Simple breaches are still breaches
Good day, readers. After the publication of our article on surveyor's notice, many persons have been asking for notices for just about every survey that their land surveyor is undertaking.
There are several types of surveys that require no notices to be served. The surveyor is not required to serve a notice for any survey that doesn't affect your boundary. So things like surveyors' identification reports, topographic surveys, or any other engineering-type survey don't necessitate the issuance of a surveyor's notice.
This week, I want to address something that is of much concern. There are persons who are constantly breaching their restrictive covenants, and when the surveyor reports it, they are "livid" as they claim that these breaches are minuscule and can be overlooked.
There are some persons who operate a place of business from their homes, and the restrictive covenant explicitly states that no trade or commercial activity should occur at the premises. So once the surveyor visits the property and observes this type of activity, he is duty bound to report it and note it as a breach of the restrictive covenant.
In similar fashion, many businessmen have bought houses in particular areas where most of the activities are now of a commercial nature - examples, Richmond Park and Kencot in the Corporate Area - and have converted these houses into places of trade and business in breach of the restrictive covenants.
Despite the fact that an area may have, over time, become commercial in nature, you still have to address your individual title, which still has the restrictive covenant endorsed, that speaks to no trade or business. This means you have to consult your attorney to have him/her make an application for a modification or discharge of the restrictive covenants.
Then, there are the breaches where persons allow their gates to open outwards when the restrictive covenant explicitly states that this should not be done. These homeowners are usually very upset when the surveyor notes it.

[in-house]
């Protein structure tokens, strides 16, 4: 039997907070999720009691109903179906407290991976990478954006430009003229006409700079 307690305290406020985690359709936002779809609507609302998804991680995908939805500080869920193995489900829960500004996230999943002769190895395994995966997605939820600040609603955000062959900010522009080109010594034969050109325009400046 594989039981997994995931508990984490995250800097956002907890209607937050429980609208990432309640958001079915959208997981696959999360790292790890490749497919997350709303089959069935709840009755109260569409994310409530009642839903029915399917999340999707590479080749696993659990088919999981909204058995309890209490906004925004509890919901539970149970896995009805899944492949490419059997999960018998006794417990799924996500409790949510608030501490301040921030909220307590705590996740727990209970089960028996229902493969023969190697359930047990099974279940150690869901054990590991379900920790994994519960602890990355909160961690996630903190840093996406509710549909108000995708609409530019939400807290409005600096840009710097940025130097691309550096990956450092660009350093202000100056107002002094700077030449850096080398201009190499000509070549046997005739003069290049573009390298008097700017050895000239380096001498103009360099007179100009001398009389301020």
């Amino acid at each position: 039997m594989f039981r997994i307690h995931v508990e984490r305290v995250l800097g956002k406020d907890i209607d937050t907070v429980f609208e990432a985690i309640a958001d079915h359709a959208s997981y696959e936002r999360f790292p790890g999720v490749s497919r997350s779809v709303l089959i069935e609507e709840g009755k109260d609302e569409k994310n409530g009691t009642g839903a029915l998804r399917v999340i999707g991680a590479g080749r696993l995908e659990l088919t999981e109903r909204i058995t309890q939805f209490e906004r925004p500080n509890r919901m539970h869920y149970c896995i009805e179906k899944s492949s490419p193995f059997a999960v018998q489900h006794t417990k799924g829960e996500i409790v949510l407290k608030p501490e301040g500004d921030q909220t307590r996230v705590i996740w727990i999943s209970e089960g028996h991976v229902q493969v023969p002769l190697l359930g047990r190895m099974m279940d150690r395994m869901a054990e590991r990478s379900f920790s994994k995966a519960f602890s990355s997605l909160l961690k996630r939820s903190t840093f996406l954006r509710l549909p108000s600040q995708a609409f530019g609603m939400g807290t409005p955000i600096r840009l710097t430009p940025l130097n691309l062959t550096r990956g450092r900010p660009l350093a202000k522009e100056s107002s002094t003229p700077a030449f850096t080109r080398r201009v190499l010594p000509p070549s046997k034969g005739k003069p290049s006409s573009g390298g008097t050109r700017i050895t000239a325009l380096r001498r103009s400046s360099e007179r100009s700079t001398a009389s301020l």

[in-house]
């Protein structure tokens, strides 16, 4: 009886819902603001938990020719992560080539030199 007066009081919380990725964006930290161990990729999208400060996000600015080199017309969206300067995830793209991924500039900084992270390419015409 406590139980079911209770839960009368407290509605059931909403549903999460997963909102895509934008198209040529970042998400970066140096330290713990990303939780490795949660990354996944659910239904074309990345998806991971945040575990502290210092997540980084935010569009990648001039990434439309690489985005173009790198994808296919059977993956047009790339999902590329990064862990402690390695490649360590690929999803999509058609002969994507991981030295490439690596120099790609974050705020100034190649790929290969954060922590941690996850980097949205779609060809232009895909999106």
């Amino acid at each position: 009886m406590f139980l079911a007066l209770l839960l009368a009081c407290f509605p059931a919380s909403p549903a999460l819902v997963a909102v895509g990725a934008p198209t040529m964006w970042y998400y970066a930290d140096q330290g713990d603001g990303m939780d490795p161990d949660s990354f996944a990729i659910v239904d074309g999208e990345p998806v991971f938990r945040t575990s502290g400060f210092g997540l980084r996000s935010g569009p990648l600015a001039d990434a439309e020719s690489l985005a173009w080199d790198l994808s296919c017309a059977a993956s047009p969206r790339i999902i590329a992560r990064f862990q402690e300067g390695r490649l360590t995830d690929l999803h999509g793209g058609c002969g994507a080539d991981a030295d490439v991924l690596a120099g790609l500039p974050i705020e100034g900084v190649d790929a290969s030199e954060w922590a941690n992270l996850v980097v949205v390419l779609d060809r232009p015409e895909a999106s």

Your land surveyor will have to note what he finds on the ground, so ensure that you are not in breach so you won't have to correct the breach at a time when you are trying to get a loan or trying to sell your property.
There is also a restrictive covenant that many persons seem to ignore or are not aware of. In most subdivisions, you are not allowed to build your wall above a certain height, especially within a certain distance of an intersection; however, persons continue to construct some very high walls that breach the prescribed height in the certificate of title and then are "shocked" when their surveyor's report states that it is a breach.
Readers, I implore you to take the time now, having read this, to look at your certificate of title, or duplicate copy, to ensure that you have not breached any of the restrictive covenants.
If you suspect you may have done so, then engage the services of your land surveyor to prepare a surveyors' report for you to confirm same. If you do have a breach, get it rectified as soon as you can and do not wait until you need to dispose of the property by sale or need a loan and find you can't do either until the breach has been corrected.
Keep sending your questions and comments and let's continue to explore A Matter of Land. Until next time, traverse well.
- Craig Francis is a commissioned land surveyor and managing director of Precision Surveying Services Ltd. He can be contacted for questions or queries at firstname.lastname@example.org or his Facebook page Precision Surveying Service